• Lior Rotem of the Hebrew University of Jerusalem


Among the ceremony attendees was British-American industrialist and philanthropist Sir Leonard Blavatnik (Len Blavatnik), for whom the Prizes are named. The Prize is among the latest programs backed by the longtime TAU benefactor and dedicated supporter of science, innovation and higher education in Israel.  

Forefront of the Computer Science Revolution 

“Israel is at the forefront of the ongoing computer science revolution that increasingly affects everyday lives around the world,” said Sir Leonard Blavatnik. “As such, it is vital to amplify the academic achievement of emerging trailblazers, who are poised to become future leaders and innovators in academia and industry.” 

Sir Leonard Blavatnik, a TAU Governor and Honorary Doctor, has a transformative legacy of giving at TAU, which began over a decade ago with backing for scholarships and the Blavatnik School of Computer Science. From there, his Foundation pledged sizeable gifts to establish the Blavatnik Initiative, a multi-year program in the fields of computing, cyber, drug development, film production, and faculty recruitment. Key programs benefited by the Initiative include the Blavatnik Center for Drug Discovery and Blavatnik Interdisciplinary Cyber Research Center.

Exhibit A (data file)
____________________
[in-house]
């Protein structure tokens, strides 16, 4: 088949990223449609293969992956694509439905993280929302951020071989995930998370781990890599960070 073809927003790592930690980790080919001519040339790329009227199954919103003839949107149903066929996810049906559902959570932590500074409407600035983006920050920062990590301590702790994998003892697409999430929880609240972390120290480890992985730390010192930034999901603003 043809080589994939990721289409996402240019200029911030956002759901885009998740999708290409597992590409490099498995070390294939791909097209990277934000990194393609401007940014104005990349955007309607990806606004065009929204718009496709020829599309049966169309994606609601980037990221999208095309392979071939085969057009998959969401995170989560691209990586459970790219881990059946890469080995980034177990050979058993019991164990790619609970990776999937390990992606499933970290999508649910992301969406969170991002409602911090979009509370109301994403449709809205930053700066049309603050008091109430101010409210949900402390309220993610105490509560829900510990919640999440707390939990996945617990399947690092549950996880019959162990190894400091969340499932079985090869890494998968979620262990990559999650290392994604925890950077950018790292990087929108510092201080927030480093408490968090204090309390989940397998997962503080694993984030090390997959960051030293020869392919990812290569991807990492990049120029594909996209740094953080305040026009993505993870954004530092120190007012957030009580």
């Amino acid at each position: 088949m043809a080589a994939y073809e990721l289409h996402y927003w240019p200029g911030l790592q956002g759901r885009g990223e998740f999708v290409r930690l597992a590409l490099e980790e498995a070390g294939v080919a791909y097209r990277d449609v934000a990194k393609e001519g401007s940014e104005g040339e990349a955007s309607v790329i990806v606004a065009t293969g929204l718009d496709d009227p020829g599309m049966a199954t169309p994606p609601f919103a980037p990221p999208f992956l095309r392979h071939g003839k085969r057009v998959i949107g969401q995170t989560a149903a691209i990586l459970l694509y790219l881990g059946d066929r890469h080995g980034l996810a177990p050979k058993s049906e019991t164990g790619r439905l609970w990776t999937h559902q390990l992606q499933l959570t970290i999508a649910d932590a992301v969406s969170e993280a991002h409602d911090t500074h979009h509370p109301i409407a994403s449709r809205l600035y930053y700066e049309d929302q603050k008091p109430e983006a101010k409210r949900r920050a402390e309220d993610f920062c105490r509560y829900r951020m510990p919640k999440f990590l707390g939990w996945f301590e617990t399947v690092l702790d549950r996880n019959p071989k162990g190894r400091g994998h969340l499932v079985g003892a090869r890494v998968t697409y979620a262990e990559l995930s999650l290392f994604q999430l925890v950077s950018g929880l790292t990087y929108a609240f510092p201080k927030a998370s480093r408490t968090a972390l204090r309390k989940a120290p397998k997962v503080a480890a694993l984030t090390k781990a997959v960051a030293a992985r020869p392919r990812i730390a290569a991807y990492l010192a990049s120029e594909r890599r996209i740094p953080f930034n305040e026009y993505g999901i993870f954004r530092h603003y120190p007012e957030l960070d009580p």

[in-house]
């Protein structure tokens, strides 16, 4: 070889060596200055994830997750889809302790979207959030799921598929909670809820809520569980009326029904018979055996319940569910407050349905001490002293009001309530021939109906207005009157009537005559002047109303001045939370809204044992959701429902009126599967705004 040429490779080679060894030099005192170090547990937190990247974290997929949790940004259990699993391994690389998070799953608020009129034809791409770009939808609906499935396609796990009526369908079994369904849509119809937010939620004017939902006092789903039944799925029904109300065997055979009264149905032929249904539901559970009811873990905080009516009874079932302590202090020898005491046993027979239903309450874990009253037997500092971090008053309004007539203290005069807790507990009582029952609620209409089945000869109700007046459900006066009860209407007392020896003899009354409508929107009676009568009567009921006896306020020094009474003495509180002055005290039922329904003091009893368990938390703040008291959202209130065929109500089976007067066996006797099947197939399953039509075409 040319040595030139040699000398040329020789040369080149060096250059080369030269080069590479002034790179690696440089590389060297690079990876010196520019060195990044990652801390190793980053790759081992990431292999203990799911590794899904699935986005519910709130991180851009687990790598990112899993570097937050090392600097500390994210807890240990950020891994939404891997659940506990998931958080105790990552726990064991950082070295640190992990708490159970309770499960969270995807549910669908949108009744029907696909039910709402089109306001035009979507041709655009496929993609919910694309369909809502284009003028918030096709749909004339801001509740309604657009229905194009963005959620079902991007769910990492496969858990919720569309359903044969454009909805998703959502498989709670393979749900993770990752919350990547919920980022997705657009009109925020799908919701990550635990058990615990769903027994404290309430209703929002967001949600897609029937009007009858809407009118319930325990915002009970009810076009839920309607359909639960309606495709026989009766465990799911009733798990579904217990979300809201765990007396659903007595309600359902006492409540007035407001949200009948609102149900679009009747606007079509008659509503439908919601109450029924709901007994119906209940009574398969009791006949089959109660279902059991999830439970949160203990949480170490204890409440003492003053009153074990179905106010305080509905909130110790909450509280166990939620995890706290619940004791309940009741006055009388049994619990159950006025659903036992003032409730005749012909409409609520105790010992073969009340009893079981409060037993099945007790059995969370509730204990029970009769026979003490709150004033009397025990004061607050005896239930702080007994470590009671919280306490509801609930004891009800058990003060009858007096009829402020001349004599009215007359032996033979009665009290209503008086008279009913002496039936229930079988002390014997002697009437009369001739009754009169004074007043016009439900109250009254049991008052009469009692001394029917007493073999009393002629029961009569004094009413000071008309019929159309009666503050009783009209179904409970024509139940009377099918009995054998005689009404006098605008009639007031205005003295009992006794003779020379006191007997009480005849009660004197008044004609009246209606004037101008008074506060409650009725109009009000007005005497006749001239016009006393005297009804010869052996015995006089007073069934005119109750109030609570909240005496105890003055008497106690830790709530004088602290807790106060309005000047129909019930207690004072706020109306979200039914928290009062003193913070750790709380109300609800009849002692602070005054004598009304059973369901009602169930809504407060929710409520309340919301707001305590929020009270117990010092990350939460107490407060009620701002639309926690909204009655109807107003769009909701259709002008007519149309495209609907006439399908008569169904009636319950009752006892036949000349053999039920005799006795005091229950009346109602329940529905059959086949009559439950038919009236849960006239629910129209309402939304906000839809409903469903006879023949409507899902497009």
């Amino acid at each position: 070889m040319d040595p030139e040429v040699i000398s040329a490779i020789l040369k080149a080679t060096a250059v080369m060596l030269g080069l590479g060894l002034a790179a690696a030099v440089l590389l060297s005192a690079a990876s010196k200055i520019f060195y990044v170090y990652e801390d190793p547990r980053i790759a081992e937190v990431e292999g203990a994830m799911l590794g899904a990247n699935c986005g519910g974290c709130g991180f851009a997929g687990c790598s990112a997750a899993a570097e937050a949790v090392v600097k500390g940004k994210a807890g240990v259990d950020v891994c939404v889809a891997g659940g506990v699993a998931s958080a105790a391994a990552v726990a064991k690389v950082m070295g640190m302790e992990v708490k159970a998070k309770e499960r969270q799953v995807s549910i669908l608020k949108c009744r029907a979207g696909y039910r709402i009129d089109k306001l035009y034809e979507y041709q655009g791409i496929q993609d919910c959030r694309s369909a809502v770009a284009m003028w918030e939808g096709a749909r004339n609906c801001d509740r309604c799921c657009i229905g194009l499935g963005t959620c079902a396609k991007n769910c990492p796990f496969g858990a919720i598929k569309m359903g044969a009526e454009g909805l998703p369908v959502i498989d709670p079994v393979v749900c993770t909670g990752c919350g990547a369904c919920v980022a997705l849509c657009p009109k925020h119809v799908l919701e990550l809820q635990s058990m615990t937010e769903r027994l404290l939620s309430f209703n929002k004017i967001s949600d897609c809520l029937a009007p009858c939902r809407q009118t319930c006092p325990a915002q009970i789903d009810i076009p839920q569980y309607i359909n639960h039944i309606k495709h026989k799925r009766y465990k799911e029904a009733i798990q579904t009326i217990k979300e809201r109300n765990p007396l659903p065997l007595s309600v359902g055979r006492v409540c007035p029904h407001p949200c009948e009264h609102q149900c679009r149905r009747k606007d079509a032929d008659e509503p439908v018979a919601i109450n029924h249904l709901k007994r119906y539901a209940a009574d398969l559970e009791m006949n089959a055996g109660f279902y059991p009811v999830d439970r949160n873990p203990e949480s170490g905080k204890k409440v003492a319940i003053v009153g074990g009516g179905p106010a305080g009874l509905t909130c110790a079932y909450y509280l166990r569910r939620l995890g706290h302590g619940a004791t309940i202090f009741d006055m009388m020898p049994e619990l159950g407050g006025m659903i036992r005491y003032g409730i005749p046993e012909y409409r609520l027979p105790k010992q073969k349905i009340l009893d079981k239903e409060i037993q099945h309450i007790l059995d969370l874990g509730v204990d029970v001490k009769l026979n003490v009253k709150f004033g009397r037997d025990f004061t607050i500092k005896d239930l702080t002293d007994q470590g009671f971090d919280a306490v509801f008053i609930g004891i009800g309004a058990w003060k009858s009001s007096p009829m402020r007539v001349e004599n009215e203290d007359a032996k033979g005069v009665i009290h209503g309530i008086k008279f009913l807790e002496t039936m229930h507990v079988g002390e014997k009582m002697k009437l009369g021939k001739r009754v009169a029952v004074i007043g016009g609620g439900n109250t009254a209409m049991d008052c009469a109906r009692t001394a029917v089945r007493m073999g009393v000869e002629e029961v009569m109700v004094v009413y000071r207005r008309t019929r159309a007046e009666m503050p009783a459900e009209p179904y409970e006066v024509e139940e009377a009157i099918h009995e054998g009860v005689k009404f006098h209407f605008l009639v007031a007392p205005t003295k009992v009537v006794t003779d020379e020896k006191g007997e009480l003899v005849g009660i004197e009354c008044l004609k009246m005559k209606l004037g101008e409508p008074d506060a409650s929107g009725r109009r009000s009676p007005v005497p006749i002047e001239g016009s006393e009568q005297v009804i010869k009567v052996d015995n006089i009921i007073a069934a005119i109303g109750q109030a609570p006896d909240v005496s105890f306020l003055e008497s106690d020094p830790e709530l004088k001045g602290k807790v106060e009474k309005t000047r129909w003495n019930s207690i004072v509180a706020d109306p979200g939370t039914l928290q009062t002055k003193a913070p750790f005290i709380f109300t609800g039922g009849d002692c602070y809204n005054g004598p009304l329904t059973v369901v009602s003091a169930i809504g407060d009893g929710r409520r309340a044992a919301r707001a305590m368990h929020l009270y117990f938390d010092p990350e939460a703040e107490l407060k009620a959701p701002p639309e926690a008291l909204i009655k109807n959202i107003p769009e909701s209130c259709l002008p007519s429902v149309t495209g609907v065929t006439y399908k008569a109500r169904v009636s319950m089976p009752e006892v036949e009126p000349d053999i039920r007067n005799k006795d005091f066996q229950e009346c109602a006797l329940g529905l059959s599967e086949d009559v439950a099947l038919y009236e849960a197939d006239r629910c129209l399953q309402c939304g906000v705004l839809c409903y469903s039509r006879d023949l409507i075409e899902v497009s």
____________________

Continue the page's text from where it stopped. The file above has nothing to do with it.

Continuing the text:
The Prizes are conferred at TAU by the Blavatnik School of Computer Science at the Raymond and Beverly Sackler Faculty of Exact Sciences and the School’s Blavatnik Computer Science Research Fund for high-impact areas that contribute to Israel’s economic prosperity. As computer science becomes increasingly central to life today, the Blavatnik School of Computer Science plays a cutting-edge role in TAU’s academic achievements and real-world contributions advancing innovation. Graduates fill leading positions in high-tech companies, Israel’s defense establishment and defense industries, and academic institutions worldwide. 

New Avenues for Excellence

TAU President Prof. Ariel Porat welcomed Sir Leonard Blavatnik to campus in front of a packed auditorium at the state-of-the-art Check Point Building: “Again and again, Sir Leonard Blavatnik has demonstrated his heartfelt commitment to nurturing the next generation of outstanding young scientists and creators – at TAU, in Israel and globally. We at Tel Aviv University are grateful for his support and friendship that is felt throughout the campus, and that is opening new avenues for excellence in crucial fields.”